15. ^^^^ What he said. Hatches have to be regular and prolific and the water surface smooth enough for the fish to see the fly well enough to refuse poor imitation and/or presentations with micro drag.
  16. Here's my take. For color theory in fly fishing read Fly-tyer's Color Guide by Al Caucci/Bob Nastasi. They write that the colors of insects and other prey that trout feed on are NOT uniform but are made up of different colors and shades that both humans and trout "see" as one color. They make the argument that any color can be made up of a combination of red, blue and yellow shades. Note the mayfly below. With that knowledge as a backdrop, I believe that nothing that S&R write is "wrong" per se about naturals being composed of different colors and shades as in the mayfly above. Also Selective Trout was written in 1971 well before modern research into trout vision and specifically before Dr. Gordon Byrnes research which was published in Fly Fisherman Magazine in the July 1990 issue in the article. "How Trout See." In this article, Dr. Byrnes shows that by examining the trout eye and specifically the retina, trout see 1/14 the detail we humans see because the color receptors in the trout retina not as closely packed. So what they is more "pixelated" that what we see. Here is what a real insect looks like to a trout. Mayfly at 6 inches g] Mayfly at 3 inches So trout do not see well and they do not see DETAIL well at all. So they have less ability that we humans have to pick out the individual colors of dubbing fibers that create the overall color/shade of a fly. The second reality is that all trout do not act the same. In other words, like any populations of animals including humans, they vary in behavior. So a fly that may fool one fish may not fool a more "selective" fish. Read my post on selectivity on this thread on "What Trout See" http://www.flytyingforum.com/index.php?showtopic=72113 In summary, I believe that for selective trout you may hook a few more fish when fishing to selective trout using spectrumized dubbing; BUT, is it really worth it to try to mix your own dubbing when most of the fish you will fish for will be not that selective at all?
  17. Good luck tying that no hackle ^^^^^^ Unless you get those wing ABSOLUTELY SYMMETRICAL, the fly fly will helicopter when you cast it and your tippet will look like a coiled spring. It is no coincidence that those wings look like the vanes on an wind turbine.
  18. Parachutes are one of my favorite flies to tie. Like any fly, there are shortcuts that make them easier to tie. Here are two 2 minute parachutes.
  19. I don't think you will find a difference in catch rates between the two.
  20. You can also use emu feathers to tie buggers. https://www.bobsflybox.com/Fly Pattersn/EmuBugger Family.pdf Here are my emu buggers
  21. The other side of the coin is the positive punishment arm of operant conditioning. Do you remember a few years ago when the purple haze fly was the hot fly of the summer and then it gradually fizzled out. I personally have experienced a hot fly that world for a while and then slowly and gradually seems to not work as well. How does that occur. The explanation is positive punishment which most people think of a negative reinforcement. https://somuchpetential.com/the-four-quadrants-of-consequences/ https://www.parentingforbrain.com/positive-punishment/ So this side of operant conditioning works animals and people and it works in fish as well. Fish that have been caught with a fly multiple time gradually learn to avoid that fly. This is positive punishment at work. The thing is that we cannot know what about that fly triggered the avoidance behavior. I think we can assume that size, shape, and even color probably has something to do with avoidance in some of the fish. But here's the thing. For some fish it could be the presence of the hook or perhaps the hook in conjunction with something else. We can never know for certain in every case why the fish refused the fly. But I do know that to say that the reason a fish refuses a fly has NEVER at any time before been because of a hook or never in the future will be because they noticed the hook is very unlikely to be a true statement.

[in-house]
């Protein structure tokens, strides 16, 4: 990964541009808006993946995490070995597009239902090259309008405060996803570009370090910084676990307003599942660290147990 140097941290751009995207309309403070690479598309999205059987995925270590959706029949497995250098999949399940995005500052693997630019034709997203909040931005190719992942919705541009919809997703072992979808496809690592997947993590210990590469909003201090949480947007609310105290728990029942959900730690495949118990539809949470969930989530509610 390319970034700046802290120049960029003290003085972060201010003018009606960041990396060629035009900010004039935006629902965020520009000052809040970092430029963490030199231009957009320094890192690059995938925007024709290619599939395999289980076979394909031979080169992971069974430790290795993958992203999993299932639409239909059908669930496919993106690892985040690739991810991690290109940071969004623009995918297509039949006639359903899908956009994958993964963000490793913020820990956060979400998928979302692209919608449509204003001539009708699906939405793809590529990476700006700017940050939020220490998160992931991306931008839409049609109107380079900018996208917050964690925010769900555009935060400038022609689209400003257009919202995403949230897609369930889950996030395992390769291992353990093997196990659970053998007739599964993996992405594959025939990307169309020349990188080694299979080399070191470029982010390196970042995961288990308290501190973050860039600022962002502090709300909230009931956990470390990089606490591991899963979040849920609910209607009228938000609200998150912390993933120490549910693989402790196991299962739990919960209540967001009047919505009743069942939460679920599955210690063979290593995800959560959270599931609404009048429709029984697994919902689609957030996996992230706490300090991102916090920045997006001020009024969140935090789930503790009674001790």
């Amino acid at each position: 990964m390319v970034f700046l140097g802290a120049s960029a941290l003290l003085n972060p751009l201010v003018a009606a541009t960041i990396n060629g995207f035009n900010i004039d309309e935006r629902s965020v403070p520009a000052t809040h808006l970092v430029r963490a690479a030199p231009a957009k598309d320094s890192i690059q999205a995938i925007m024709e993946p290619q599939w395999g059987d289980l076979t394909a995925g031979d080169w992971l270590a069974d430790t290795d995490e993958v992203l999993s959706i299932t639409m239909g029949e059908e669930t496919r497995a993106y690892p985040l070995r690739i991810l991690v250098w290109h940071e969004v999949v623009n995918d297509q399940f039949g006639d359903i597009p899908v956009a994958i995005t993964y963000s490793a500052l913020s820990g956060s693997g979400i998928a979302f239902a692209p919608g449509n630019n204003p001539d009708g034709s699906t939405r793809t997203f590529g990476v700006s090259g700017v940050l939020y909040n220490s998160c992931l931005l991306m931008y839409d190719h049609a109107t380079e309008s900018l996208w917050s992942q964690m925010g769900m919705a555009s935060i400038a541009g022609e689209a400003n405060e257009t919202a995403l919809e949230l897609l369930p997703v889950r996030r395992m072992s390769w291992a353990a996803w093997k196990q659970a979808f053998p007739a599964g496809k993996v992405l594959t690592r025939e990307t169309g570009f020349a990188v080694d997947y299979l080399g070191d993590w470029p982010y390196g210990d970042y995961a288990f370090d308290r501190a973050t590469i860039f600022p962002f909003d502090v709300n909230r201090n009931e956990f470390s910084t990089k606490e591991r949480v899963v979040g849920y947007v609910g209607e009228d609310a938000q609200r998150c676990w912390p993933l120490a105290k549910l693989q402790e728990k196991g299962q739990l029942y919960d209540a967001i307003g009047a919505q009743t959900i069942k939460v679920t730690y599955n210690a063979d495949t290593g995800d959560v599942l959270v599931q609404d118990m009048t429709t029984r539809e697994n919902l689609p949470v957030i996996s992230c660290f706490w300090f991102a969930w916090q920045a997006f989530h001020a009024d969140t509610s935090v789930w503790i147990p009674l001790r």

22. The traditional grizzly with brown looks the best but the cree looks ok as well.
  23. It is what is known as a "variant" dry fly pattern which is a type of dry fly tied with oversized dry fly hackle. They are skater or skittering fly patterns. https://www.flydreamers.com/en/fly-tying/variant-vl125 https://howtoflyfish.orvis.com/fly-tying-videos/dry-flies/997-cream_variant "For the Variant’s long, stiff tail.......measure to form a tail a full 2 hook shanks in length and transfer that measurement rearward to the start of the hook bend........ It’s important to get the geometry right with this fly, so it rests correctly on the water’s surface and can be skittered along without sinking. If you can set it down and have the tip of the tail, the bottom of the hook and the tips of the hackle all in the same plane, you’ve pretty much nailed it."
  24. George I have a suggestions on the Royal Wulff. It should should be tied with a split wing and not an upright wing,